Ronald Edgar Devereux

Name: Ronald Edgar Devereux

1900 - 30th October 1918

Place of Birth: Arlesey

Occupation: Porter at Three Counties Station

Division: 8th Battalion

Regiment: East Surrey Regiment

Rank: Private

Burried: II A 9, Premont British Cemetery, Aisne, France 


Person(s) placing the cross on behalf of the Arlesey Remembers You Project: Rick & Margaret Brabrook

Ronald was born in Arlesey in 1900, the son of Thomas & Elizabeth Devereux. At the time of Ronald’s birth the family were living in Asylum Road and Thomas was working as a general labourer.  By 1911, the family had doubled in size, and Ronald had an older brother, John, an older sister Dorothy and two younger sisters, Edna & Grace, who all lived together in Davies Row, Arlesey.
When Ronald was old enough to work he was employed as a porter at Three Counties Station. He was a member of St Andrews Mission Church Choir and the Arlesey United Gospel Temperance Society, and took an active part in connection with the Boy Scouts.


Ronald joined the East Surrey Regiment and was in the 8th (service) Battalion, the machine gun section. The Battalion landed at Boulogne-Sur-Mer as part of the 55th Brigade in the 18th (Eastern) Division in July 1915, and fought at the Battle of Loos and the Battle of the Somme. One well-remembered incident occurred on the 1st July 1916, when B Company of the 8th Battalion went into attack dribbling two footballs, which the Company Commander, Captain Wilfred Nevill, had bought for his platoons to kick across No Man’s Land! Captain Nevill lost many of his men during the advance but the 8th were one of the few battalions to reach and hold their objective on this day. The “Football Attack” caught the imagination of the country and illustrations of it are in the Regimental Museum, along with one of the footballs used.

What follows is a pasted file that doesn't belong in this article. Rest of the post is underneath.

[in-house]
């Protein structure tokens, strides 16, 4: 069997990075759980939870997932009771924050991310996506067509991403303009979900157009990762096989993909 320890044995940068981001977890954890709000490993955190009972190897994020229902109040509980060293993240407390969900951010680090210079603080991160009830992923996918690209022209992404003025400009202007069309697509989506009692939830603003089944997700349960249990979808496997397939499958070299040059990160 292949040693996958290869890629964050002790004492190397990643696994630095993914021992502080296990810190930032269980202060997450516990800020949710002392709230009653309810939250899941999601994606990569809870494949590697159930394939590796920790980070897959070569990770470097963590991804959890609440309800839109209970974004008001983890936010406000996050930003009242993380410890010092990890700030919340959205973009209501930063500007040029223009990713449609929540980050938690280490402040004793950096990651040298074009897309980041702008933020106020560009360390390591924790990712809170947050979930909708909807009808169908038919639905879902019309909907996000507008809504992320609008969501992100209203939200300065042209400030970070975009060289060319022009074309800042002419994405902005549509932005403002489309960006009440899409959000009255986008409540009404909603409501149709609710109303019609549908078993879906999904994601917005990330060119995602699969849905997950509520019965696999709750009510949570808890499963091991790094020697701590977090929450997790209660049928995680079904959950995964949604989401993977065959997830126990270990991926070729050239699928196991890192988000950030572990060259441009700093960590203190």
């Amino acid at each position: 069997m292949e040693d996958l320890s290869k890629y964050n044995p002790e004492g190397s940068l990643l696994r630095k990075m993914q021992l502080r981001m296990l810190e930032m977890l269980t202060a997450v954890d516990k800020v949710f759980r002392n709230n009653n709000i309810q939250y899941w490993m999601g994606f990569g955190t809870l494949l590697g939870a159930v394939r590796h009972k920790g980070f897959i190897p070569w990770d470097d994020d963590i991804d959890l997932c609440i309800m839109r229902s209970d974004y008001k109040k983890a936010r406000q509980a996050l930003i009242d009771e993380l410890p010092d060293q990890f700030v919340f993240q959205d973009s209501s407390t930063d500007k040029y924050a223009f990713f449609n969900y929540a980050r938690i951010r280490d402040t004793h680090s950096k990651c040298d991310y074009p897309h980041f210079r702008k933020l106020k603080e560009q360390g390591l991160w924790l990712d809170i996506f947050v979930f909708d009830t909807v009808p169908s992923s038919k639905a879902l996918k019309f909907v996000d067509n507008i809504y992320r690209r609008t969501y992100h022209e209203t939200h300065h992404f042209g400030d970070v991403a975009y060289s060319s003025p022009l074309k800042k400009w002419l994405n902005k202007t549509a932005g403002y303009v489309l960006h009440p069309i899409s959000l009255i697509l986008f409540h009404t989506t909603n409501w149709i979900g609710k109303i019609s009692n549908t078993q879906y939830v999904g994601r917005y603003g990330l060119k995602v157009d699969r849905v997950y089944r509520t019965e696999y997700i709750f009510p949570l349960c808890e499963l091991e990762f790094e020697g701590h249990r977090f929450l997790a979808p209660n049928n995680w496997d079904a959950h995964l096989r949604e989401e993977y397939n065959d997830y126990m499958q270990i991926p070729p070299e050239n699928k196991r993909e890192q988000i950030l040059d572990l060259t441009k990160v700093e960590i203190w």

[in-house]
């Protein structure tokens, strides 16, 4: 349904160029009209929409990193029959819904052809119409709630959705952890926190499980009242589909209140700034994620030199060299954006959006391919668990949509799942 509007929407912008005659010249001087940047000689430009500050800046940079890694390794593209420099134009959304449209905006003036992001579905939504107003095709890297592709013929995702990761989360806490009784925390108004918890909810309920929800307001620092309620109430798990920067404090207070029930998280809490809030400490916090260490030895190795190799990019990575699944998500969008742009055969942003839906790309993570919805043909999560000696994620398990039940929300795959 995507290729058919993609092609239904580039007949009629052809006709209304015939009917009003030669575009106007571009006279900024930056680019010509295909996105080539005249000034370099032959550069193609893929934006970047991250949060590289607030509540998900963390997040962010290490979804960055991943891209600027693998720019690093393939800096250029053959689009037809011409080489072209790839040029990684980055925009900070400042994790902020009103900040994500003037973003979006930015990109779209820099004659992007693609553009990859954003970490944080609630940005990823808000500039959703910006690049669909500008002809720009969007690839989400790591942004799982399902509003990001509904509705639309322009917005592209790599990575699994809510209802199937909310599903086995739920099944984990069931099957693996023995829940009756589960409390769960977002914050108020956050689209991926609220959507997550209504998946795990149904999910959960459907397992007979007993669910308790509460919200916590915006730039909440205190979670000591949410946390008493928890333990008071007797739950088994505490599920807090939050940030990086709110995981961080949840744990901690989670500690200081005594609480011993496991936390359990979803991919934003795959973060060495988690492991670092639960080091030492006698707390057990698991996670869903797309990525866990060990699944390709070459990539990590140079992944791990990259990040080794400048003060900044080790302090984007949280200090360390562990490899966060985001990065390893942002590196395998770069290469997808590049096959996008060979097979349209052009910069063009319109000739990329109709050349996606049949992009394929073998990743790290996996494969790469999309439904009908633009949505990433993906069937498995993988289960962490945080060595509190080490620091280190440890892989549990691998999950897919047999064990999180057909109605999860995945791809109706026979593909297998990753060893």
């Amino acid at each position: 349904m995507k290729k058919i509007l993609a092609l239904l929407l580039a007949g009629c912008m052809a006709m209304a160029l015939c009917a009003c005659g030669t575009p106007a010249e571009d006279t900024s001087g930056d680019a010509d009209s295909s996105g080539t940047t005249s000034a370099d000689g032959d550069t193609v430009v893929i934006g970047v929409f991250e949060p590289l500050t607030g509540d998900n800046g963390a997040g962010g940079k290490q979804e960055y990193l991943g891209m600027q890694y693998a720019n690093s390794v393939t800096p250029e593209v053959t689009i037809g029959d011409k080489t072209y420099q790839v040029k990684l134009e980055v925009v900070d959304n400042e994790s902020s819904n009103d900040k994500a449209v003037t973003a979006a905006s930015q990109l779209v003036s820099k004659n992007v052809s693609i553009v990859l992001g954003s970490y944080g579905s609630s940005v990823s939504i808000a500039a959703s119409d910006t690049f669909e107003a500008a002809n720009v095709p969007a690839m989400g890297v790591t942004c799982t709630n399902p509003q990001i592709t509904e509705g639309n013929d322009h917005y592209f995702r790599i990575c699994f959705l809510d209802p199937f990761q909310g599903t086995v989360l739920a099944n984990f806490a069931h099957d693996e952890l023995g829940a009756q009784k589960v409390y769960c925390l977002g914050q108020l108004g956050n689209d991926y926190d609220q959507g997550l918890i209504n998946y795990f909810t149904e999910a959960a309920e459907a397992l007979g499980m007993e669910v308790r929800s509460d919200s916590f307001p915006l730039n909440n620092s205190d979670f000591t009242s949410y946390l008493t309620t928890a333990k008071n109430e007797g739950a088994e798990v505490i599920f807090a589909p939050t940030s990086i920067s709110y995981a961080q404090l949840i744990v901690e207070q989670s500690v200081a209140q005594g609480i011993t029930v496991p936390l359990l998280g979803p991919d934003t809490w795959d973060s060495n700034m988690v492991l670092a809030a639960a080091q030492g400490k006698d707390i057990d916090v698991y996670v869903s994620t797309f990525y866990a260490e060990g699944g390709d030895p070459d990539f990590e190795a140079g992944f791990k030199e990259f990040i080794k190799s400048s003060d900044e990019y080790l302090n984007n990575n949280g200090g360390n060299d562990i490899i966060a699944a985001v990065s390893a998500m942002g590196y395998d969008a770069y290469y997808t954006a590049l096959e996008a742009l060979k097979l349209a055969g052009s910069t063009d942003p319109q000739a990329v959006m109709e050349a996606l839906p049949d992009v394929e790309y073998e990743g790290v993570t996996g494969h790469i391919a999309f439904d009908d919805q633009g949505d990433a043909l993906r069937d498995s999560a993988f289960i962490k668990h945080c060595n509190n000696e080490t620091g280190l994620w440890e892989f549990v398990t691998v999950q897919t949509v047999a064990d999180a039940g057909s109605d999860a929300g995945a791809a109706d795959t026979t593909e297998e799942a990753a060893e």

Thomas and Elizabeth received a telegram in early November 1918, stating that Ronald had sustained a serious shell wound in the back. A further telegram was then sent to inform them that Ronald had died at the Casualty Clearing station.

Ronald is remembered with honour at Premont British Cemetery. Premont is a village 19.5km southeast of Cambrai and was captured by the 30th American Division on 8th October 1918. The cemetery was made and used by four casualty-clearing stations (the 20th, 50th, 55th and 61st), which came to Bohain in October 1918.





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